Some operators are finding success by aiming to recreate even more exotic locations with flavors typically associated with the tropics. IHOP [8], for example, earlier this year debuted Hawaiian pancakes, in such flavors as pineapple, banana-macadamia nut and strawberry-passion fruit. —Restaurateurs hoping to attract recession-weary customers should entice them with familiar favorites that create a temporary escape from the pressures of the day, food trends expert Nancy Kruse told operators recently.

But even when dealing with humble comfort foods, Kruse warns, chefs still need to elevate dishes with eye-catching presentation or unexpected cooking techniques, she said. —Restaurateurs hoping to attract recession-weary customers should entice them with familiar favorites that create a temporary escape from the pressures of the day, food trends expert Nancy Kruse told operators recently.

“You have to make the product such that a customer can’t resist it,” she said. “It has to be something they can’t get at home.” —Restaurateurs hoping to attract recession-weary customers should entice them with familiar favorites that create a temporary escape from the pressures of the day, food trends expert Nancy Kruse told operators recently.

Cracker Barrel’s [9] Campfire Grill, or meat and vegetables cooked and served in a packet of tin foil, and Domino’s pasta-filled bread bowls are two examples of simple dishes served in a surprising manner. Similarly, Uno Chicago Grill [10] has served its Golden Pumpkin soup in a hollowed-out kabocha squash bowl. —Restaurateurs hoping to attract recession-weary customers should entice them with familiar favorites that create a temporary escape from the pressures of the day, food trends expert Nancy Kruse told operators recently.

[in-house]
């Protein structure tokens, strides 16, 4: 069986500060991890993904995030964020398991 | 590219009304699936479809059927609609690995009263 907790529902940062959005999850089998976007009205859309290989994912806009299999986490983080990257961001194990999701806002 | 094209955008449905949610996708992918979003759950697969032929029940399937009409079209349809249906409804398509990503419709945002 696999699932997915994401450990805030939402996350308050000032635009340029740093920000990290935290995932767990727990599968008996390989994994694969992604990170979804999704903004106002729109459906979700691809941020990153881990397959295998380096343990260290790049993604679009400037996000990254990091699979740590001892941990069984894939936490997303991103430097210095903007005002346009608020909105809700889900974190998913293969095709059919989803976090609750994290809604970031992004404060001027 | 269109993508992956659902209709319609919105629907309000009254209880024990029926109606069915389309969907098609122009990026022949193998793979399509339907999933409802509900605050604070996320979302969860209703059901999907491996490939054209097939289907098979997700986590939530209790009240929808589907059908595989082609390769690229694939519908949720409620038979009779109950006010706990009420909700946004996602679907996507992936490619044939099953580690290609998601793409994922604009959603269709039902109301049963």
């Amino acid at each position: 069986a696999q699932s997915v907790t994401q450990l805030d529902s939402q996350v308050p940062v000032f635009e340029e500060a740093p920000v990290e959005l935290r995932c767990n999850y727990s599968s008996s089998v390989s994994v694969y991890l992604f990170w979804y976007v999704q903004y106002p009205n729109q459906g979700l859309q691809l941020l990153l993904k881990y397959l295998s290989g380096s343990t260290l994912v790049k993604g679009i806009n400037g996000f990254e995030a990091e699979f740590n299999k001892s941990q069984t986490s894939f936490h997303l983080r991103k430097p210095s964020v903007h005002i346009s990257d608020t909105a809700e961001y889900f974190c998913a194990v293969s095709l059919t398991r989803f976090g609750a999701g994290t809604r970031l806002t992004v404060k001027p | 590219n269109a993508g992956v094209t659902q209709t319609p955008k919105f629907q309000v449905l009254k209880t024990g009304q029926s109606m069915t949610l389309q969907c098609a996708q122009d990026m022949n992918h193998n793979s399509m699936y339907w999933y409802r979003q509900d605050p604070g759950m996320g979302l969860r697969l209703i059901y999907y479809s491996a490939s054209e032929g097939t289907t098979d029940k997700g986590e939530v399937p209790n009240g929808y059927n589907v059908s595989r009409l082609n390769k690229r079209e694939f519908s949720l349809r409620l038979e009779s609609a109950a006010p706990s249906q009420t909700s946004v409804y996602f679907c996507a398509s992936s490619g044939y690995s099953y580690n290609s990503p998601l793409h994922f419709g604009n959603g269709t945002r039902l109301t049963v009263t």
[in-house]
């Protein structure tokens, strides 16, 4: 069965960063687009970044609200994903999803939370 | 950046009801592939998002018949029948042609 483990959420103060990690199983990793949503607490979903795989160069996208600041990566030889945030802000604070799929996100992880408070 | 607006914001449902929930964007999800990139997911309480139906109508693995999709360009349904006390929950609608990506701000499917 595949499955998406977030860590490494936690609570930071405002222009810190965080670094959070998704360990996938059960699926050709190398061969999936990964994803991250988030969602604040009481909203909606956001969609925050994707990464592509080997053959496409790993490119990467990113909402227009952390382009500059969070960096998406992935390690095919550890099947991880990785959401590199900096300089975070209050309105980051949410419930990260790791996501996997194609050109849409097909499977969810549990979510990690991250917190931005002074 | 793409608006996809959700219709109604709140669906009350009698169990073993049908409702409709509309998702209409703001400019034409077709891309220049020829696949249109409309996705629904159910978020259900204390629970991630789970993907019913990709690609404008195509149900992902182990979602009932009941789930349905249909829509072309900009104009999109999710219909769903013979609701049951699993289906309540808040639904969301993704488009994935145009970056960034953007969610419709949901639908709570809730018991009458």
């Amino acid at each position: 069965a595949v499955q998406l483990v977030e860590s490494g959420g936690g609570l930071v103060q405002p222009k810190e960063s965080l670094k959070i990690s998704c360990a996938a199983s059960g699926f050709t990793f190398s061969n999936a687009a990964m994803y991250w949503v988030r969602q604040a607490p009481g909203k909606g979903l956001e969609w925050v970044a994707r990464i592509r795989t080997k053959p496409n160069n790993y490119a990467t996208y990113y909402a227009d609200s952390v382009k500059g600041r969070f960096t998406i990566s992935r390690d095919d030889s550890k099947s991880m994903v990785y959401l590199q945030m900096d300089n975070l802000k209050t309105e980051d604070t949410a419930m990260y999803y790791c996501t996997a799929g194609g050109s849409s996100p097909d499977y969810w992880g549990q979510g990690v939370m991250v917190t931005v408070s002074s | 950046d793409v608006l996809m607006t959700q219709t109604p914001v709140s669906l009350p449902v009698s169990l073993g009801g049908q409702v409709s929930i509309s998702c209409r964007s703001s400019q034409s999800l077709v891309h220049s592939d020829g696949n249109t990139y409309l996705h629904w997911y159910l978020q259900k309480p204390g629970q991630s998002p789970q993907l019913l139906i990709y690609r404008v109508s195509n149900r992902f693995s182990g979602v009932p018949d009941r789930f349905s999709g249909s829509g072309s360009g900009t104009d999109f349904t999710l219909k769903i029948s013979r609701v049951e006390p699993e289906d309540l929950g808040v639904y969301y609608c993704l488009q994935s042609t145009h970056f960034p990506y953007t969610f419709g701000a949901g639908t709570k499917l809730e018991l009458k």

“We’re getting away from round food on a round plate,” Kruse said. —Restaurateurs hoping to attract recession-weary customers should entice them with familiar favorites that create a temporary escape from the pressures of the day, food trends expert Nancy Kruse told operators recently.

Looking ahead, classic French is the next emerging ethnic cuisine, according to Kruse. That trend not only plays to consumers’ desire for comforting classics, but also reflects the influence of pop culture, specifically the success of the movie “Julie & Julia” and the renewed interest in the late Julia Child. —Restaurateurs hoping to attract recession-weary customers should entice them with familiar favorites that create a temporary escape from the pressures of the day, food trends expert Nancy Kruse told operators recently.

“You’ll be seeing lots of boeuf bourguignon and coq au vin,” Kruse said, affecting Child’s singsong tone when mentioning the names of the dishes. —Restaurateurs hoping to attract recession-weary customers should entice them with familiar favorites that create a temporary escape from the pressures of the day, food trends expert Nancy Kruse told operators recently.

Even as diners are drawn to classic comfort foods, there are still opportunities for chefs to experiment with spice. There is an increasing acceptance of spicy foods, she said, particularly when paired with a sweet flavor, as in Panda Express’ [11] new Sweet Fire chicken or in Bahama Breeze’s [12] seafood, avocado and mango salad, which has a spicy honey-red pepper drizzle. —Restaurateurs hoping to attract recession-weary customers should entice them with familiar favorites that create a temporary escape from the pressures of the day, food trends expert Nancy Kruse told operators recently.

Other hot ingredients in chefs’ pantries and refrigerators are blackberries, lobster, sweet potatoes and flat breads, Kruse added.— [email protected] [13] —Restaurateurs hoping to attract recession-weary customers should entice them with familiar favorites that create a temporary escape from the pressures of the day, food trends expert Nancy Kruse told operators recently.